Part of the problem is that chromosome is a slippery word. Really it should refer to a single DNA molecule, but since chromosomes came before DNA this sometimes gets a little loose.
This explanation refers to the five Figures in your question as 1-5 from the top.
Figure 1 A pair of homologous chromosomes from a diploid cell drawn to illustrate their relationship in terms of genes, alleles, centromeres etc. This doesn't really correspond to any biological event. Colour coding is to emphasise that they originated from different parents. I suppose this is what you see in a karyotype.
Figure 2 An homologous pair again, different colours again, but they aren't closely side by side. When each one replicates we end up with pairs of sister chromatids joined at the centromere. These are four homologous chromosomes. At mitosis each of the pairs of sister chromatids will be pulled apart with one chromosome going to each daughter cell. So the daughter cell will end up with a pair of homologous chromosomes, one maternal, one paternal.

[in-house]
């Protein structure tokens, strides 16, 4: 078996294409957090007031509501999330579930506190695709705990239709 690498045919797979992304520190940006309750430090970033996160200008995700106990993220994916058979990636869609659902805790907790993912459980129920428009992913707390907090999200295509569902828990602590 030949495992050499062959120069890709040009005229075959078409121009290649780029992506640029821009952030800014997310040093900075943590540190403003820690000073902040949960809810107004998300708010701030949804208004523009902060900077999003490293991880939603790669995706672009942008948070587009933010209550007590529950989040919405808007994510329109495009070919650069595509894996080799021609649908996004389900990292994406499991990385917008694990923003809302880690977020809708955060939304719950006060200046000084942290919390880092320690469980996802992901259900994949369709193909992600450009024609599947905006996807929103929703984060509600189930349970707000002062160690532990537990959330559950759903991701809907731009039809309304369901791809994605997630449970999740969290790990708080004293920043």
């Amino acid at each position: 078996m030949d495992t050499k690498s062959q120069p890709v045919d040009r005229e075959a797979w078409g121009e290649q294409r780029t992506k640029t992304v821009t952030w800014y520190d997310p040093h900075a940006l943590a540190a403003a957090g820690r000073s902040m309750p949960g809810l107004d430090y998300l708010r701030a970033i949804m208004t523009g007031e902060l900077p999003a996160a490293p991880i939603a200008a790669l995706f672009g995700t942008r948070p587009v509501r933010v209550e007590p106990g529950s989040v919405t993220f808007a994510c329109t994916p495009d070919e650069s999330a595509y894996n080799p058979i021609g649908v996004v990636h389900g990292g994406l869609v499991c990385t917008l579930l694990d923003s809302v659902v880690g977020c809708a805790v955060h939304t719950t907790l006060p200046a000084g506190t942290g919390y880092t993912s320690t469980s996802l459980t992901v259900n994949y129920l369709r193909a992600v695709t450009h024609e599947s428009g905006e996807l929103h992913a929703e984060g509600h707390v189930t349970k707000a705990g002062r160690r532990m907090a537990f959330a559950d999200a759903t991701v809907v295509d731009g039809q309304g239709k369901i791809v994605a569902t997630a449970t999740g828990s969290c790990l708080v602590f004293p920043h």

Figure 3 is very similar to Figure 2, nothing to add really.
Figure 4 is similar to the right hand half of Figure 2 except that the chromatids are shown not joined at the centromeres. This image is being used to show that recombination can take place between chromatids. This would be during meiosis, but the pairs of sisters would actually be joined at the centromeres
Figure 5 Up to now the images have been designed to illustrate one chromosome either individually, as an homologous pair or as a pair of sister chromatids. But of course most organisms have more than one chromosome. Leaving aside the X and Y chromosomes your cells have 22 pairs of homologous chromosomes or 44 individual chromosomes. When these replicate the cell will have 88 chromatids, forming 44 pairs of sisters, corresponding to 22 homologous sets of four.